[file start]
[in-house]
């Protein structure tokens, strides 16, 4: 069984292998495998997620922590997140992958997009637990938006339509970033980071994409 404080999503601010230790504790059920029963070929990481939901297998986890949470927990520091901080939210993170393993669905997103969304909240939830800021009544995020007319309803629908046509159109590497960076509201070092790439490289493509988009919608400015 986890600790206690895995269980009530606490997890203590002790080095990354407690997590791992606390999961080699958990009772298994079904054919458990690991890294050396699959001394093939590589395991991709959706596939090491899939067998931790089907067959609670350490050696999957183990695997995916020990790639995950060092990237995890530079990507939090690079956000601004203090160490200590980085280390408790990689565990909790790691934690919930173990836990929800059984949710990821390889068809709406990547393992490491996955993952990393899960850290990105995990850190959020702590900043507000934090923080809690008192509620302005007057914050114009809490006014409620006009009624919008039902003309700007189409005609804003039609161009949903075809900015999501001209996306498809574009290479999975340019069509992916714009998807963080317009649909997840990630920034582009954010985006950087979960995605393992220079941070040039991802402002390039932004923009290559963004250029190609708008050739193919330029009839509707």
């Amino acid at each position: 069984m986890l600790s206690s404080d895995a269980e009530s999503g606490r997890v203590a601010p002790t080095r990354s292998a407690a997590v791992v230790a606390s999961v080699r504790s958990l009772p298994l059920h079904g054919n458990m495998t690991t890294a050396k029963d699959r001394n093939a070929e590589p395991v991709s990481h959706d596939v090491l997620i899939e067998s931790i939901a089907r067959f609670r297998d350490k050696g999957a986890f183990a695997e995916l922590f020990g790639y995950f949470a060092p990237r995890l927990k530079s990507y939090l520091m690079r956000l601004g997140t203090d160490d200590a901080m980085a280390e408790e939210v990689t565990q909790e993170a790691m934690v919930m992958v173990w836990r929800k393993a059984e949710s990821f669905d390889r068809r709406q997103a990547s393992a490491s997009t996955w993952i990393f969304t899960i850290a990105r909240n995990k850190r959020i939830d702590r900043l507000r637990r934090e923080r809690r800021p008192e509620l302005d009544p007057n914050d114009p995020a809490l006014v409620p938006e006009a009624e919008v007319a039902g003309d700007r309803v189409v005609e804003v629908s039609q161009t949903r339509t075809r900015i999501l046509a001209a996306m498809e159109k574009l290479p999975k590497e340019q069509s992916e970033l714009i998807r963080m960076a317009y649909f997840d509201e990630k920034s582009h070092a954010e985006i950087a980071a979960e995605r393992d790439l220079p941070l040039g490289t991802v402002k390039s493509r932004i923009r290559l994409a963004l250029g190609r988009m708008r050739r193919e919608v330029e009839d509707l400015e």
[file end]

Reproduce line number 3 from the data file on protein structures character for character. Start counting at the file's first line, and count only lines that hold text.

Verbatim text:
């Amino acid at each position: 069984m986890l600790s206690s404080d895995a269980e009530s999503g606490r997890v203590a601010p002790t080095r990354s292998a407690a997590v791992v230790a606390s999961v080699r504790s958990l009772p298994l059920h079904g054919n458990m495998t690991t890294a050396k029963d699959r001394n093939a070929e590589p395991v991709s990481h959706d596939v090491l997620i899939e067998s931790i939901a089907r067959f609670r297998d350490k050696g999957a986890f183990a695997e995916l922590f020990g790639y995950f949470a060092p990237r995890l927990k530079s990507y939090l520091m690079r956000l601004g997140t203090d160490d200590a901080m980085a280390e408790e939210v990689t565990q909790e993170a790691m934690v919930m992958v173990w836990r929800k393993a059984e949710s990821f669905d390889r068809r709406q997103a990547s393992a490491s997009t996955w993952i990393f969304t899960i850290a990105r909240n995990k850190r959020i939830d702590r900043l507000r637990r934090e923080r809690r800021p008192e509620l302005d009544p007057n914050d114009p995020a809490l006014v409620p938006e006009a009624e919008v007319a039902g003309d700007r309803v189409v005609e804003v629908s039609q161009t949903r339509t075809r900015i999501l046509a001209a996306m498809e159109k574009l290479p999975k590497e340019q069509s992916e970033l714009i998807r963080m960076a317009y649909f997840d509201e990630k920034s582009h070092a954010e985006i950087a980071a979960e995605r393992d790439l220079p941070l040039g490289t991802v402002k390039s493509r932004i923009r290559l994409a963004l250029g190609r988009m708008r050739r193919e919608v330029e009839d509707l400015e």